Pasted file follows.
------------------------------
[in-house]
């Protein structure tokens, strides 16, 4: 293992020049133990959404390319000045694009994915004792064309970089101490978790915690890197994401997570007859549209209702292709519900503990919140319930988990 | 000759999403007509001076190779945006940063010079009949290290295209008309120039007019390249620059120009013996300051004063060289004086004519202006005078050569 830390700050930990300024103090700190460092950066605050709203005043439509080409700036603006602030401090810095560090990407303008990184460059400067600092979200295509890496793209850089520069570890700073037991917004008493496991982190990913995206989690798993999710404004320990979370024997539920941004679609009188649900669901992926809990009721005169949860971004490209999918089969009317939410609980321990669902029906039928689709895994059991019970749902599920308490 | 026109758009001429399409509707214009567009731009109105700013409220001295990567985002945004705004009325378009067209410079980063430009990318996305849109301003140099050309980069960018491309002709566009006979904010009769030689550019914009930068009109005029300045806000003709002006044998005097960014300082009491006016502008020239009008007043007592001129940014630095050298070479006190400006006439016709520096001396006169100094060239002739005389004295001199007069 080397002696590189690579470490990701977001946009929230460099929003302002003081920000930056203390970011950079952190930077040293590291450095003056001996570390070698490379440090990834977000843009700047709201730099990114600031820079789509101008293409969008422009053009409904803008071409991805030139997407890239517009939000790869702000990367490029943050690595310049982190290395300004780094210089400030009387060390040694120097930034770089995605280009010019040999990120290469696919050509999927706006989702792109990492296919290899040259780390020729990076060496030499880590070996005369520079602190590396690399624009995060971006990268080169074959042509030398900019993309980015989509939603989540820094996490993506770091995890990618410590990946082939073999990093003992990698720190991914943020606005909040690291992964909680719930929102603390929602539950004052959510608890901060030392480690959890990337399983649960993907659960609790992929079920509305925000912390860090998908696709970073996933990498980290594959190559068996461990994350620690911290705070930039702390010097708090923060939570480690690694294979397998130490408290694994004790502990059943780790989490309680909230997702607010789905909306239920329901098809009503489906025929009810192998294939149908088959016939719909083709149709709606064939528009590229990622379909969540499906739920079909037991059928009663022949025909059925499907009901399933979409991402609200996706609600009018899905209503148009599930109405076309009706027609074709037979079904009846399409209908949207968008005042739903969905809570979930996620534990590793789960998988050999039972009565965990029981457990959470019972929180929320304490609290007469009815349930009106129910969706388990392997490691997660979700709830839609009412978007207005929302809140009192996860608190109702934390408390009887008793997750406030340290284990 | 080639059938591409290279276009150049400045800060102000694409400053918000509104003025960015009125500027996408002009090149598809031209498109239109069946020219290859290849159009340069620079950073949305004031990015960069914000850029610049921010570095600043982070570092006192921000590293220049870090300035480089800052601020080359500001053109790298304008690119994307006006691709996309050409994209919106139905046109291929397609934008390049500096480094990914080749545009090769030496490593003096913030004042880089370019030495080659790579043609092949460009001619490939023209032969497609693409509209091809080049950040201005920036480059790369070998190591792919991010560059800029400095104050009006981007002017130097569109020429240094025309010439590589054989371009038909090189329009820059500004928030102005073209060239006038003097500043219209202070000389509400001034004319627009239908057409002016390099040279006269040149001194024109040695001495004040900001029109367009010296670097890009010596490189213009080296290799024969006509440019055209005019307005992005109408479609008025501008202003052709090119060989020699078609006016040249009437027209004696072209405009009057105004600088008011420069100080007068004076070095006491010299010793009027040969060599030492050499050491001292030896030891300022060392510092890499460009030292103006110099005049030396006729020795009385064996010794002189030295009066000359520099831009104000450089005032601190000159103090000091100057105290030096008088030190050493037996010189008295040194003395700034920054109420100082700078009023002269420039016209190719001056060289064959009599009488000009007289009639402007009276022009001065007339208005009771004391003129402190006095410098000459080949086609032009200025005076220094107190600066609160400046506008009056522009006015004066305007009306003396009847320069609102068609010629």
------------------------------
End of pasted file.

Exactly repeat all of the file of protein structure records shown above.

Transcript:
[in-house]
């Protein structure tokens, strides 16, 4: 293992020049133990959404390319000045694009994915004792064309970089101490978790915690890197994401997570007859549209209702292709519900503990919140319930988990 | 000759999403007509001076190779945006940063010079009949290290295209008309120039007019390249620059120009013996300051004063060289004086004519202006005078050569 830390700050930990300024103090700190460092950066605050709203005043439509080409700036603006602030401090810095560090990407303008990184460059400067600092979200295509890496793209850089520069570890700073037991917004008493496991982190990913995206989690798993999710404004320990979370024997539920941004679609009188649900669901992926809990009721005169949860971004490209999918089969009317939410609980321990669902029906039928689709895994059991019970749902599920308490 | 026109758009001429399409509707214009567009731009109105700013409220001295990567985002945004705004009325378009067209410079980063430009990318996305849109301003140099050309980069960018491309002709566009006979904010009769030689550019914009930068009109005029300045806000003709002006044998005097960014300082009491006016502008020239009008007043007592001129940014630095050298070479006190400006006439016709520096001396006169100094060239002739005389004295001199007069 080397002696590189690579470490990701977001946009929230460099929003302002003081920000930056203390970011950079952190930077040293590291450095003056001996570390070698490379440090990834977000843009700047709201730099990114600031820079789509101008293409969008422009053009409904803008071409991805030139997407890239517009939000790869702000990367490029943050690595310049982190290395300004780094210089400030009387060390040694120097930034770089995605280009010019040999990120290469696919050509999927706006989702792109990492296919290899040259780390020729990076060496030499880590070996005369520079602190590396690399624009995060971006990268080169074959042509030398900019993309980015989509939603989540820094996490993506770091995890990618410590990946082939073999990093003992990698720190991914943020606005909040690291992964909680719930929102603390929602539950004052959510608890901060030392480690959890990337399983649960993907659960609790992929079920509305925000912390860090998908696709970073996933990498980290594959190559068996461990994350620690911290705070930039702390010097708090923060939570480690690694294979397998130490408290694994004790502990059943780790989490309680909230997702607010789905909306239920329901098809009503489906025929009810192998294939149908088959016939719909083709149709709606064939528009590229990622379909969540499906739920079909037991059928009663022949025909059925499907009901399933979409991402609200996706609600009018899905209503148009599930109405076309009706027609074709037979079904009846399409209908949207968008005042739903969905809570979930996620534990590793789960998988050999039972009565965990029981457990959470019972929180929320304490609290007469009815349930009106129910969706388990392997490691997660979700709830839609009412978007207005929302809140009192996860608190109702934390408390009887008793997750406030340290284990 | 080639059938591409290279276009150049400045800060102000694409400053918000509104003025960015009125500027996408002009090149598809031209498109239109069946020219290859290849159009340069620079950073949305004031990015960069914000850029610049921010570095600043982070570092006192921000590293220049870090300035480089800052601020080359500001053109790298304008690119994307006006691709996309050409994209919106139905046109291929397609934008390049500096480094990914080749545009090769030496490593003096913030004042880089370019030495080659790579043609092949460009001619490939023209032969497609693409509209091809080049950040201005920036480059790369070998190591792919991010560059800029400095104050009006981007002017130097569109020429240094025309010439590589054989371009038909090189329009820059500004928030102005073209060239006038003097500043219209202070000389509400001034004319627009239908057409002016390099040279006269040149001194024109040695001495004040900001029109367009010296670097890009010596490189213009080296290799024969006509440019055209005019307005992005109408479609008025501008202003052709090119060989020699078609006016040249009437027209004696072209405009009057105004600088008011420069100080007068004076070095006491010299010793009027040969060599030492050499050491001292030896030891300022060392510092890499460009030292103006110099005049030396006729020795009385064996010794002189030295009066000359520099831009104000450089005032601190000159103090000091100057105290030096008088030190050493037996010189008295040194003395700034920054109420100082700078009023002269420039016209190719001056060289064959009599009488000009007289009639402007009276022009001065007339208005009771004391003129402190006095410098000459080949086609032009200025005076220094107190600066609160400046506008009056522009006015004066305007009306003396009847320069609102068609010629």